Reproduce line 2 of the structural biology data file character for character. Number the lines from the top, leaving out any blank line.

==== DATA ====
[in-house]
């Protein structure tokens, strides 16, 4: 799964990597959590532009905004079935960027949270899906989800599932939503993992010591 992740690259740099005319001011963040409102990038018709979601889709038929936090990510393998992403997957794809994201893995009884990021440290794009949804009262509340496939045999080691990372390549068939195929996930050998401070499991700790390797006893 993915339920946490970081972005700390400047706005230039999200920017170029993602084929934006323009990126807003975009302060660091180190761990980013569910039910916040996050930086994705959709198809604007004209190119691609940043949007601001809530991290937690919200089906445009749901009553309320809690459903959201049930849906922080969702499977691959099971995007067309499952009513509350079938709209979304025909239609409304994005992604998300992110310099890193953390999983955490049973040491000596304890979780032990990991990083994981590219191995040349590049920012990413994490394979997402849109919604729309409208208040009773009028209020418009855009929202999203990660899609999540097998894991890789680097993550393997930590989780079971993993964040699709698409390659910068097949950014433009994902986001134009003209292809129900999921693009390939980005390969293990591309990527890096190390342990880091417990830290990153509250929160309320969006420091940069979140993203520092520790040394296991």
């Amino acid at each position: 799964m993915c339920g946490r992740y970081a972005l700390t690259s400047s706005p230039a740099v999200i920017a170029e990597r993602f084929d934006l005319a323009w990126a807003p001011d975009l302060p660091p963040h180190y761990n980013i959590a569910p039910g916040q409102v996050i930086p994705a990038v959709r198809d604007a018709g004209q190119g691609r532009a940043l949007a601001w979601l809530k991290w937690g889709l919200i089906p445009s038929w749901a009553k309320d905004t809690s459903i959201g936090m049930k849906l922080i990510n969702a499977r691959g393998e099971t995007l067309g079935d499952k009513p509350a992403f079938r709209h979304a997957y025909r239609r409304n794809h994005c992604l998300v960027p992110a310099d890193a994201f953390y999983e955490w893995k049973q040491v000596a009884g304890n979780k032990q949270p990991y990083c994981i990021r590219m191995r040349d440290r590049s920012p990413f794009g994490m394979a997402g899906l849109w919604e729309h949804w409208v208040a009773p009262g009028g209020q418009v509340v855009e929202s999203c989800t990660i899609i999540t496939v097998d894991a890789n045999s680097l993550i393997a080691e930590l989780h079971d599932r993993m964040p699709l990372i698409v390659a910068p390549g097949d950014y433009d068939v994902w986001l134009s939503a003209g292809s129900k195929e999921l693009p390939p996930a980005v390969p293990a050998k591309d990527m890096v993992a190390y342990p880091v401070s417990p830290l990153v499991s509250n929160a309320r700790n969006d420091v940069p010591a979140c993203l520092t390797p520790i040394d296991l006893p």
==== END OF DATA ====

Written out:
């Protein structure tokens, strides 16, 4: 799964990597959590532009905004079935960027949270899906989800599932939503993992010591 992740690259740099005319001011963040409102990038018709979601889709038929936090990510393998992403997957794809994201893995009884990021440290794009949804009262509340496939045999080691990372390549068939195929996930050998401070499991700790390797006893 993915339920946490970081972005700390400047706005230039999200920017170029993602084929934006323009990126807003975009302060660091180190761990980013569910039910916040996050930086994705959709198809604007004209190119691609940043949007601001809530991290937690919200089906445009749901009553309320809690459903959201049930849906922080969702499977691959099971995007067309499952009513509350079938709209979304025909239609409304994005992604998300992110310099890193953390999983955490049973040491000596304890979780032990990991990083994981590219191995040349590049920012990413994490394979997402849109919604729309409208208040009773009028209020418009855009929202999203990660899609999540097998894991890789680097993550393997930590989780079971993993964040699709698409390659910068097949950014433009994902986001134009003209292809129900999921693009390939980005390969293990591309990527890096190390342990880091417990830290990153509250929160309320969006420091940069979140993203520092520790040394296991």